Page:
Survival Guide: Perspectives from the field

Charles Robb, presidential security commission co-chairman

Charles Robb, presidential security commission co-chairman

Rick Steele

Former Democratic governor and senator from Virginia Charles Robb was planning to restart a memoir when he was asked to lead a presidential commission examining the intelligence community's flawed evaluation of Iraq's weapons of mass destruction programs. Robb and federal appeals court Judge Laurence Silberman co-chaired the Commission on the Intelligence Capabilities of the United States Regarding Weapons of Mass Destruction.

The commission's report, delivered in March to President Bush, called for increased information sharing among agencies and use of advanced technologies in intelligence gathering.

Washington Technology staff writer Roseanne Gerin caught up with Robb, 65, in the Arlington, Va., office where the commission staff worked, just as it was getting ready to close up shop. Robb discussed the commission's findings, including the role contractors can play in helping to improve intelligence gathering and sharing.

WT: What surprised you about the commission's findings?

Robb: I was surprised by the lack of preparedness across the community. ... I was aware that there were specific problems, I wasn't as aware that there were systemic or generic problems. Frankly, I was surprised that technology was not being used as effectively as I thought it was ... Even though the intelligence community has some of the most sophisticated equipment in the world, it is disconnected from some of the most useful open-source equipment in the world.

WT: What was the most important finding?

Robb: It's so simple that it doesn't sound all that important, but the community is insufficiently integrated. As we say in the report ... it is a community in name only. Now, it's moving in the direction -- and particularly in respect to some of the terrorism threats ? of being more integrated. But there are still too many parts of the community that don't speak effectively to other parts.

WT: Are the problems related to technology or culture?

Robb: It's a combination of both. The commission came to the view that technology was part of the problem, but it was solvable.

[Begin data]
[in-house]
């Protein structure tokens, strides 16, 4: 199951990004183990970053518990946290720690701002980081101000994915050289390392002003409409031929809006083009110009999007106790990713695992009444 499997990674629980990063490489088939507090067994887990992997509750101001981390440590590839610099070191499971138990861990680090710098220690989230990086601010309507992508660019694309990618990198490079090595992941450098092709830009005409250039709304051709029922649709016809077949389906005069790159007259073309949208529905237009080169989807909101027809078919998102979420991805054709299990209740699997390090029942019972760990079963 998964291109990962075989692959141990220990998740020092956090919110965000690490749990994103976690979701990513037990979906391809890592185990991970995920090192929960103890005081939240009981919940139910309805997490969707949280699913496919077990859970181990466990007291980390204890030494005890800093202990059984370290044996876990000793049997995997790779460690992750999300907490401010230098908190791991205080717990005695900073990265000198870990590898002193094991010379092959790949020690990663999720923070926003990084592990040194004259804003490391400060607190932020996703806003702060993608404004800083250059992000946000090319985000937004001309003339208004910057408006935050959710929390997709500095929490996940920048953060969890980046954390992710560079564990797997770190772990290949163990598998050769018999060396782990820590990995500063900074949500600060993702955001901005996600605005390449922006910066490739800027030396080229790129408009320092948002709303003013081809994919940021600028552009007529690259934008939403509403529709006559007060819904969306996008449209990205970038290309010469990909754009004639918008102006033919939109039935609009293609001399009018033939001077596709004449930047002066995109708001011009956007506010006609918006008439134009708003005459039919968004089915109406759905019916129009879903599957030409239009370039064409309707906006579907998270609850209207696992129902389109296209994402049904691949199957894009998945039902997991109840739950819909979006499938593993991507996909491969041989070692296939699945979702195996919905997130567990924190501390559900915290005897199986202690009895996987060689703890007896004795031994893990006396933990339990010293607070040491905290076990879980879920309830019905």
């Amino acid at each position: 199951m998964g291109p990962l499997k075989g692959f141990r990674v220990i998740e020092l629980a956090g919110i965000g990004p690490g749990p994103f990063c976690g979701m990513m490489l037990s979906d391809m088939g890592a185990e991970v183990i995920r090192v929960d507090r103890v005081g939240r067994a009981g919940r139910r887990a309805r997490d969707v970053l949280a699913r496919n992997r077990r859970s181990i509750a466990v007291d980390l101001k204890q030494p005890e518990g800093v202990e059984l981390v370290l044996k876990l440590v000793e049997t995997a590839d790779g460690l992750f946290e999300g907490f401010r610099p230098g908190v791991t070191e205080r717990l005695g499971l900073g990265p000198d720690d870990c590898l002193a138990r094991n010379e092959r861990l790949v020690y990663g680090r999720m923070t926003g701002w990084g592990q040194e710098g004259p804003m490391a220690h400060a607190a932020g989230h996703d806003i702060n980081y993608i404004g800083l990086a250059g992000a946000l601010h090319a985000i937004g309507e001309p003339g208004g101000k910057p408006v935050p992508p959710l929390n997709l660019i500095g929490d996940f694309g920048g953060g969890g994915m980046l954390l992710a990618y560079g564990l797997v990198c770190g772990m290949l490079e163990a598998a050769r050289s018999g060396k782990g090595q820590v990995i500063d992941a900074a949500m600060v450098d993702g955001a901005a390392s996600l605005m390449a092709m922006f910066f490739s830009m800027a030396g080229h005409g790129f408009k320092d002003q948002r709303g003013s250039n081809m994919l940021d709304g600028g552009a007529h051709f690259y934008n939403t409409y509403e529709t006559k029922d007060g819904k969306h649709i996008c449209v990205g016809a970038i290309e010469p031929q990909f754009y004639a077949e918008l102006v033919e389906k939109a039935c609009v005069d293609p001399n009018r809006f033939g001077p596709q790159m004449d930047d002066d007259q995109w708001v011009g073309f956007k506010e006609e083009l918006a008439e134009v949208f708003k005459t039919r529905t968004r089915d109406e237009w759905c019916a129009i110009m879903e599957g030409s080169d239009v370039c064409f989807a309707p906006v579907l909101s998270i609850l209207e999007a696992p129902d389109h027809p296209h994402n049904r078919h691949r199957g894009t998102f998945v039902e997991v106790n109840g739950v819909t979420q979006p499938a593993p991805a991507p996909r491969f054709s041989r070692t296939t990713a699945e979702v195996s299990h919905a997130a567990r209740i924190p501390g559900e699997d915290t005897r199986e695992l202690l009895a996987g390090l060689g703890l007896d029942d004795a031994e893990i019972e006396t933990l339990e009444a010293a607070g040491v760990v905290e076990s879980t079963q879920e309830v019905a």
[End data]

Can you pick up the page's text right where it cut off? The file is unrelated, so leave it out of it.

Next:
The more difficult challenge facing us has to do with the cultural part and the resistance to change. The community had grown very effective at probing the targets associated with the old Cold War; it had not developed techniques, integration skills and communication skills that were ahead of the curve in enough different areas to deal with the effects of what we're challenging and will challenge. The fact is that, on the technology side, a lot of those who are our adversaries or potential adversaries are effectively using against us technology that was created in this country.

WT: Which technologies are vital for information-sharing capabilities in the intelligence community?

Robb: Almost anything related to the IT world that makes it possible to disseminate and to keep track of information. Whether it has to do with the speed, the security of what is the transmitted or [data]-tagging. ... And the integration of all of the technical advances that are possible with privacy and individual rights concerns are a legitimate part of the equation, particularly when you're dealing with personal information and particularly when it's U.S. persons, it has special ramifications.

WT: What role should contractors play in introducing these technologies?

Robb: It seems that government contractors can be both responsive to requests from the government and make suggestions to the government as to how they can better serve the [intelligence] collectors and, ultimately, the policy-makers. There are a lot of good ideas outside of government altogether. Some are commercial, some are think tanks, some are federally funded research and development corporations ? different areas where people with special skills and capabilities can assess needs and requirements in a way that may or may not reflect what's actually happening within various pipelines.

The whole process needs to be more consumer-driven, and the professional government contractor community can do more to anticipate rather than simply respond to requests. ... It's something that the non-governmental part of the community clearly can anticipate and occasionally develop ideas on their own nickel, in addition to the sponsored research that's available to specific government contracts.

WT: Will you ever run for political office again?

Robb: No. There are some people who realize their life's calling being a member of Congress or the Senate, and they are very capable people. But it turns out ? and it did surprise a lot of people ?I was much more comfortable with being governor rather than senator.

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